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Loading large MySQL databases on a shared Web host

Writing a blog post about loading large databases on a shared host has been in the back of my mind for almost a year. It all started when I wanted to put a replica of MTTProNetwork.com on the web, for testing purposes. Then my client could do testing herself and only instruct me to go live with the changes when she was certain nothing had broken. (Note: As of this writing these changes are not yet live, for external reasons).

Give Apture a try at crotown.com

Here is a little post to help you try Apture searches. This is going to be easy since I have Apture 2.0 installed on this very web site.

Suppose you are reading my previous post and you see the phrase "Having Apture integration built-in to a site's infrastructure lowers the barrier to trying it out" and you are wondering what exactly the term infrastructure means. So, highlight it (select it).

Apture Part I: Introduction

Building an OpenPublish (2.0)-based site has introduced me to Apture, a technology that is built into each OpenPublish install. (My recent post "My first Impression of OpenPublish: 10 Joys" gives a tiny introduction to Apture.)

Having Apture integration built-in to a site's infrastructure lowers the barrier to trying it out, for sure. All a site developer has to do is surf to apture.com, get an API key, and enter the key into the appropriate configuration page on the OpenPublish site. Then they are ready to experiment.

My First Impressions of OpenPublish: 10 Joys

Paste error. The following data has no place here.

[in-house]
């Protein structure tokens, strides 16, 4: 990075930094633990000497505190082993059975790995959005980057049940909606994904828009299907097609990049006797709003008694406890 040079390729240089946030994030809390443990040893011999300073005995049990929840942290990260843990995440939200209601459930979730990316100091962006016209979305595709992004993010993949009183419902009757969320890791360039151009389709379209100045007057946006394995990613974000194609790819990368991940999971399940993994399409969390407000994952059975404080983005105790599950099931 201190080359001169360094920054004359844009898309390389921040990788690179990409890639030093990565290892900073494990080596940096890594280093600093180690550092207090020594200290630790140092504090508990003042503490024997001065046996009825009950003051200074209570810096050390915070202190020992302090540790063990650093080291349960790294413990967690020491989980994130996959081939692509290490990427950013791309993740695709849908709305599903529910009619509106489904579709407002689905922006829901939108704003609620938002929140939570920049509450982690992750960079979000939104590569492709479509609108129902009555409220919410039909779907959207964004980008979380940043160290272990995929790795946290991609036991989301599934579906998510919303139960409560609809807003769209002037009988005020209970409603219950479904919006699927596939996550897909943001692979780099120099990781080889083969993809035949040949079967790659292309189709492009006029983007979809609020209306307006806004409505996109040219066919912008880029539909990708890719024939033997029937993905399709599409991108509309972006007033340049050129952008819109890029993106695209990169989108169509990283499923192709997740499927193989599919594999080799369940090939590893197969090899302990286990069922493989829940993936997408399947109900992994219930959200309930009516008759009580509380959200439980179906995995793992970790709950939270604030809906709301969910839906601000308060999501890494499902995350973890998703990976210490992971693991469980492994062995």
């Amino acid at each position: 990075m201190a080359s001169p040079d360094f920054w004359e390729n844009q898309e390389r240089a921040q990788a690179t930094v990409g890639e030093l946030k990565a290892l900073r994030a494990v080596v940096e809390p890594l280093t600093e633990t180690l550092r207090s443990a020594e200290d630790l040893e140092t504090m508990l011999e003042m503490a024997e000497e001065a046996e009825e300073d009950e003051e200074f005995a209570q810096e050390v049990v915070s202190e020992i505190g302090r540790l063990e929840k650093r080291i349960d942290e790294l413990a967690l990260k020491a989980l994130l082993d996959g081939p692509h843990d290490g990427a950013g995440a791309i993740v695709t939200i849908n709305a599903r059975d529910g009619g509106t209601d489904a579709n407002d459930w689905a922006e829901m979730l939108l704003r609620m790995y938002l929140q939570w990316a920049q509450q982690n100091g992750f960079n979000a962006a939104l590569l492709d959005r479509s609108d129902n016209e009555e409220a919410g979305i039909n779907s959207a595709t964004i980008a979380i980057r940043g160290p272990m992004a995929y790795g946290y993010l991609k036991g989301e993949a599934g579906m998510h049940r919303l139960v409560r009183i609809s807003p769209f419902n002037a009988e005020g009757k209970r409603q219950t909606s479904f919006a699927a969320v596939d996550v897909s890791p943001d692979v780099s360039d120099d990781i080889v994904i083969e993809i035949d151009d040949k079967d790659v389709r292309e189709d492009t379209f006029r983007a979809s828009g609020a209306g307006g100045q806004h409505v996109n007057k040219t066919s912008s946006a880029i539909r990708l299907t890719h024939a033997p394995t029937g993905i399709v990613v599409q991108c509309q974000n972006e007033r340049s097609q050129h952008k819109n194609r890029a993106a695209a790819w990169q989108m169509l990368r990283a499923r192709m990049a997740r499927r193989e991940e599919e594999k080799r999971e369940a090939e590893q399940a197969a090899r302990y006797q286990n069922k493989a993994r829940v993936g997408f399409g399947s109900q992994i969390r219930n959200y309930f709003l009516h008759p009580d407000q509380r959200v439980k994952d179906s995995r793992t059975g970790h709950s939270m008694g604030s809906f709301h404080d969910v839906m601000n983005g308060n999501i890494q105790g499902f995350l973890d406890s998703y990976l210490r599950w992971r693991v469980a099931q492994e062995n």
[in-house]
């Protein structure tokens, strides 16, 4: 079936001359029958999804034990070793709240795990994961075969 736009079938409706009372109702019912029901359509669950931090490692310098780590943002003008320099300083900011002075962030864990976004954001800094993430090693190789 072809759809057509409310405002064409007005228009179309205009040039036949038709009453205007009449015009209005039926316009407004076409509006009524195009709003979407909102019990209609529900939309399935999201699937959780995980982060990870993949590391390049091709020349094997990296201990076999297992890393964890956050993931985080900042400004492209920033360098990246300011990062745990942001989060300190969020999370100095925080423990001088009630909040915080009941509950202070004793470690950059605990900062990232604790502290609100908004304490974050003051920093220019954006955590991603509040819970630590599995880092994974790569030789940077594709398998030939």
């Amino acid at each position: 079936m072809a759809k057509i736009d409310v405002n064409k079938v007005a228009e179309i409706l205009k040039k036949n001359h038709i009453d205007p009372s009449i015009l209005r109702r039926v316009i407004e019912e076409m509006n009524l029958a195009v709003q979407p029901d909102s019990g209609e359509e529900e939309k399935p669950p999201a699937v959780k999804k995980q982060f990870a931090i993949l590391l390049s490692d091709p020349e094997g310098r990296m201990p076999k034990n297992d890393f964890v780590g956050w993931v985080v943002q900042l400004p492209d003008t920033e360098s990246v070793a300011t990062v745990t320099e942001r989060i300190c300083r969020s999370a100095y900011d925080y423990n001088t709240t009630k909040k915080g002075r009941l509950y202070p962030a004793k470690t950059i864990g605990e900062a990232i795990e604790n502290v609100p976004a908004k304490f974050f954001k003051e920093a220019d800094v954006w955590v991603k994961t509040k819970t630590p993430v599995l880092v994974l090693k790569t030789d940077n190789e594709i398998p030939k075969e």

We recently switched the new site development for Boston Review(BR) from a bare Drupal underpinning to an OpenPublish underpinning. In this post I share my early impressions from a the perspective of a developer and site-builder.

[OpenPublish is a Drupal distribution from Phase2 Technologies based (currently) on Drupal 6.x with many module choices, configuration, and default theming intended to be useful to publishers.]

Beware of extra Commas: PHP Function Argument Lists are not like Arrays

Take another look at the Drupal community's coding standard on Arrays.

A couple months ago I was working on an importer for a Drupal site where the originating data could be scripted in JavaScript. So I was writing PHP code (to upload the Drupal nodes) using JavaScript code (to access the original data). It occurred to me just how convenient it is to be able to write every array element the same way, with a comma after it and not have to write conditional code that makes the last entry comma-less.

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